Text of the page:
Back in 1984, Curt Harpold decided to get a mermaid with a long spiraling tail tattooed on his arm. The mermaid, designed by a well-known science fiction illustrator, symbolized his love of sailing and work as a scuba diving instructor.

"Mermaids were a natural thing for me, sort of a totem if you will," said Harpold, now 52 and living in Rockville, Md.

But he found at the time that "tattoos were pretty much underground." Harpold even had a hard time finding a tattoo parlor, which were then illegal in New York City and some other areas.

He checked out one in Washington, D.C., and was disturbed to find "it was just swishing used needles around in some soapy water," to clean them for the next client.

After further searching, he selected Great Southern Tattoo, which not only had a friendly staff but an autoclave to sterilize the needles.

Fast forward to 2006, when Harpold got an unexpected second tattoo. Diagnosed with testicular cancer, his radiation oncologist tattooed a grid of dots on his body to ensure he was lined up in exactly the same position for radiation each day.

When his daughter, now 26, found out about his illness, she decided to get her own mermaid tattoo to honor her father. In it, the mermaid's shirt resembles a scuba diver flag, and her father's own initials are woven into the mermaid's hair.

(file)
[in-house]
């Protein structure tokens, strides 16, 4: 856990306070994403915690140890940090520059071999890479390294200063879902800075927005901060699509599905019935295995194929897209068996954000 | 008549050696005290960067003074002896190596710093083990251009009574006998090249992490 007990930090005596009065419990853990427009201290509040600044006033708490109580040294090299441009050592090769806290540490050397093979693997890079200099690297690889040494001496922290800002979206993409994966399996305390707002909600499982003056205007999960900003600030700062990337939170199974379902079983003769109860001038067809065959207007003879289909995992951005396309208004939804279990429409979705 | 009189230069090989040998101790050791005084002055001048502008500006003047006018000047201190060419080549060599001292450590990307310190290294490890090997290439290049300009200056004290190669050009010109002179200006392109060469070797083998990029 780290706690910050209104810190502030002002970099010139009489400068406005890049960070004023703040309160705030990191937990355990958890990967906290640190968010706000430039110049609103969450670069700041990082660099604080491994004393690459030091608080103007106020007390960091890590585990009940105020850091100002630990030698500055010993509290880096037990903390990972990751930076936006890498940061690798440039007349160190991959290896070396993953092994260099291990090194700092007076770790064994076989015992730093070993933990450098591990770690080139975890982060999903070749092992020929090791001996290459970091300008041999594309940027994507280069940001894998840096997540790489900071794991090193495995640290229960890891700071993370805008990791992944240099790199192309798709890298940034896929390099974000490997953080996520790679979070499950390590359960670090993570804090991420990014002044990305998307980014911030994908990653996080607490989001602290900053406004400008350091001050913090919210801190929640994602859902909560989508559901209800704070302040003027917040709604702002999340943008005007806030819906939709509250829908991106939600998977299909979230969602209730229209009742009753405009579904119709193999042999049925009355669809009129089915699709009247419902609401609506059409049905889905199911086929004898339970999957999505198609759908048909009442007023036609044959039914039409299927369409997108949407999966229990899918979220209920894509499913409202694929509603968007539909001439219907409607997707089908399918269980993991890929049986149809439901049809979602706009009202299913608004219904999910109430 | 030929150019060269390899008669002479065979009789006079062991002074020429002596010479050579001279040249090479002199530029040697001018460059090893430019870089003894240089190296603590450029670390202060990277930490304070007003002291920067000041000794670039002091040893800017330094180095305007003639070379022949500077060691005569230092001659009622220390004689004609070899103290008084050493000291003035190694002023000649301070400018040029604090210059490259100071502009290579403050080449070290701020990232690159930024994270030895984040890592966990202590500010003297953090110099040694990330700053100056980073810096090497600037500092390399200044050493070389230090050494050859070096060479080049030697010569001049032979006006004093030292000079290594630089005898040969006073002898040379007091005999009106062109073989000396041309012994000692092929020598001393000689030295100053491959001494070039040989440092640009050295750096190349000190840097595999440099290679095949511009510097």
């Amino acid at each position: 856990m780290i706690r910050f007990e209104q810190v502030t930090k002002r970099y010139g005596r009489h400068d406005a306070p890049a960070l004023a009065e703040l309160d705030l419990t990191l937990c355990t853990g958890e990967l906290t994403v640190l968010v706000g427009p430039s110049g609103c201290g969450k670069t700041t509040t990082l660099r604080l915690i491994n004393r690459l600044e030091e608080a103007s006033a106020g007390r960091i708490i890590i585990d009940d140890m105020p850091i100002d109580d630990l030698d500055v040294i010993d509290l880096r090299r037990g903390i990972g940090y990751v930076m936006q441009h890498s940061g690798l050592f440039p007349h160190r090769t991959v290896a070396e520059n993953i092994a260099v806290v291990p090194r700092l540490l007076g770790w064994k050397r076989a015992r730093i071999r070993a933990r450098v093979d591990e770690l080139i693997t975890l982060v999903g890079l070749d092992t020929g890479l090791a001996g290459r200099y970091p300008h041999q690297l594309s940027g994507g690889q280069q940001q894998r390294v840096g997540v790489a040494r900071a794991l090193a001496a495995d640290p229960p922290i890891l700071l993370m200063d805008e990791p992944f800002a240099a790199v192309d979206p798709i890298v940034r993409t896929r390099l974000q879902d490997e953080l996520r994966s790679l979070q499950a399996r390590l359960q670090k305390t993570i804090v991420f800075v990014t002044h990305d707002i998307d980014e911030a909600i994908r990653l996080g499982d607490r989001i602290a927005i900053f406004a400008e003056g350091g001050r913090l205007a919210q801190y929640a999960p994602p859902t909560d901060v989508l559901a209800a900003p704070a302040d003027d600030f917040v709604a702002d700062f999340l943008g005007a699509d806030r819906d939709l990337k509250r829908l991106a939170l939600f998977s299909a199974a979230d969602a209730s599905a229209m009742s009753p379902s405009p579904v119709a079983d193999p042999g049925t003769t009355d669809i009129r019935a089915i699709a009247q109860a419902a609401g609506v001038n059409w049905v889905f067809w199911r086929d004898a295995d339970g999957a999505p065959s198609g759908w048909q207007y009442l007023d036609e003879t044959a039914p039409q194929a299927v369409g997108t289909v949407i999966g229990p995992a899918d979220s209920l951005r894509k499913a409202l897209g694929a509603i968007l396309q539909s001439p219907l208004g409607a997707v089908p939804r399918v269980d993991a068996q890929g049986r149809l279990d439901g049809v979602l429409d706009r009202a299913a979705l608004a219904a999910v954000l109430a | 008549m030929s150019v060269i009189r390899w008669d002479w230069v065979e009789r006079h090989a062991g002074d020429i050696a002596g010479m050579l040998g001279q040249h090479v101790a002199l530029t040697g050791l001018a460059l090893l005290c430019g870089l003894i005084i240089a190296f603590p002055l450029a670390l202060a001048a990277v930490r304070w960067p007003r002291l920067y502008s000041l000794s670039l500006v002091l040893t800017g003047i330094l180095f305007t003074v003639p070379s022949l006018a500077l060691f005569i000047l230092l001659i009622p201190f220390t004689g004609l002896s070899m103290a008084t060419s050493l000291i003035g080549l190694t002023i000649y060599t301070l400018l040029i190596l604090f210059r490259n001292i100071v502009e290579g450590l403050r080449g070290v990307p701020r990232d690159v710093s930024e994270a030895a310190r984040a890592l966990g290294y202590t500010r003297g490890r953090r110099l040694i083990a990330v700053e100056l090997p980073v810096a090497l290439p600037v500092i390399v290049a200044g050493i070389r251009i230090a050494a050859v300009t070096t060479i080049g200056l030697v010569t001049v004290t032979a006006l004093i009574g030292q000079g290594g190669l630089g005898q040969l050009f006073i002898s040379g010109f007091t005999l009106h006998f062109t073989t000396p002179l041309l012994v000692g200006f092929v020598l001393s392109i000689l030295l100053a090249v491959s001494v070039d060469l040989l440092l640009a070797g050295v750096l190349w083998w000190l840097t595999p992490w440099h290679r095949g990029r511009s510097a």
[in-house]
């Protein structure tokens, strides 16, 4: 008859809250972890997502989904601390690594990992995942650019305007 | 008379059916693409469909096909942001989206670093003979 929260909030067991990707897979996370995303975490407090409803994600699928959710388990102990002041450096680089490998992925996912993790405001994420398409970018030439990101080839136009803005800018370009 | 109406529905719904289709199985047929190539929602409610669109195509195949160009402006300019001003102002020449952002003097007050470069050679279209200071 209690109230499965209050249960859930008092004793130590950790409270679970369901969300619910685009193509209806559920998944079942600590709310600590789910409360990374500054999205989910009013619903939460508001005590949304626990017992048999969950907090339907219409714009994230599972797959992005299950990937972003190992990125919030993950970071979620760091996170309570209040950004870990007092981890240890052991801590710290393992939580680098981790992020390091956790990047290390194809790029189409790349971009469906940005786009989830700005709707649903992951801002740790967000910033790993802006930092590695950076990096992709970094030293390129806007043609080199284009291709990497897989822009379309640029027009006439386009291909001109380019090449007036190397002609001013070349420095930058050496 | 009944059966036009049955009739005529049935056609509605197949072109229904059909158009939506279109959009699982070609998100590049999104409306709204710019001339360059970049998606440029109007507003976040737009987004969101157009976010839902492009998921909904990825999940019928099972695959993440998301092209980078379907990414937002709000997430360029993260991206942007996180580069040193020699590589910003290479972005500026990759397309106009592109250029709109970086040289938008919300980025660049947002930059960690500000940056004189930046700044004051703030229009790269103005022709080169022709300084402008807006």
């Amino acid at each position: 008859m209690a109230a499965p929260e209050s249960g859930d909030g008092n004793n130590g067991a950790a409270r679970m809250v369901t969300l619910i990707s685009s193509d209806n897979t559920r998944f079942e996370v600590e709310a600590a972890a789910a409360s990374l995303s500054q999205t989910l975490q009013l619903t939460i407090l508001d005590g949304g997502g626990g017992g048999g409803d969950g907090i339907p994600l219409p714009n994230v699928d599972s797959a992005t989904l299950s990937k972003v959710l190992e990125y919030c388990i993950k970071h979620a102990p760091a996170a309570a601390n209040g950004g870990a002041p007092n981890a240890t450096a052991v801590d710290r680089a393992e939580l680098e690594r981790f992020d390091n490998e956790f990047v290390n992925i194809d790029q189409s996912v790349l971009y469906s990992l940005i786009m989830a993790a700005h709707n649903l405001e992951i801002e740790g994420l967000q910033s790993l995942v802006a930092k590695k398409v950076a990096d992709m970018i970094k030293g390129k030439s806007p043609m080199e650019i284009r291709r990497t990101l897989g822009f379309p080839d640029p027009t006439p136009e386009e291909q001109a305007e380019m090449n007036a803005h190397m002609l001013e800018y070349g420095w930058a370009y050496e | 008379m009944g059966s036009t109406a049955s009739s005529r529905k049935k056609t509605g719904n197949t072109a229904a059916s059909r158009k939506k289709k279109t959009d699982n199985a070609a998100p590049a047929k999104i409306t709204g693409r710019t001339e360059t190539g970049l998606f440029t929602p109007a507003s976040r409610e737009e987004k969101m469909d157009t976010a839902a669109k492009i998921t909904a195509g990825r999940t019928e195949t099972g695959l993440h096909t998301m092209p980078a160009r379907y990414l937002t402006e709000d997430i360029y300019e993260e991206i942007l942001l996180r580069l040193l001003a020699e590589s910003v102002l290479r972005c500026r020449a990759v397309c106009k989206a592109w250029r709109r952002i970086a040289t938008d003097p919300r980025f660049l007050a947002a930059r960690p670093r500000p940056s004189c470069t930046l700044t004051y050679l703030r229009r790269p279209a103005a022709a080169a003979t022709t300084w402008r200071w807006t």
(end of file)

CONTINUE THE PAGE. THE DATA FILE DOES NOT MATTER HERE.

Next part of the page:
"I was dumbstruck, but it's beautiful and I'm proud of her," he said. "I shudder to think how big it would have been had I not survived."

While his daughter was getting her new tattoo, Harpold realized how faded his own mermaid had become. He went back to Great Southern and they re-inked it for free.

A make-up alternative

While many customers choose to be tattooed for religious or sentimental reasons, a number of women — older women in particular — have turned to the technique for cosmetic tattooing, defined as permanent make-up to enhance the eyebrows, eyelids and lips.

 Myrna Armstrong, who with fellow researchers studied the cosmetic tattooing experiences of older women (and who has had cosmetically tattooed eyeliner applied herself), has found that benefits include saving make-up time and money and achieving personal goals of retaining a youthful appearance.

If you do decide to get a tattoo — whether artistic or cosmetic — follow these guidelines provided by the American Society of Dermatologic Surgery:


  • Choose a facility carefully: Make sure the establishment is reputable and licensed to perform these procedures.
  • Keep things simple: A small tattoo, or one with two or three colors, is the easiest to remove as well as conceal.
  • Choose an appropriate location:  Think carefully about where and how large it should be. A good tip is to place it in an area that can be covered by clothing traditionally worn in the work place.


  • Let an infection go: If you suspect any problems, or experience considerable redness or soreness, see your doctor immediately — it may signal an infection.

Carol Sorgen contributed to this article.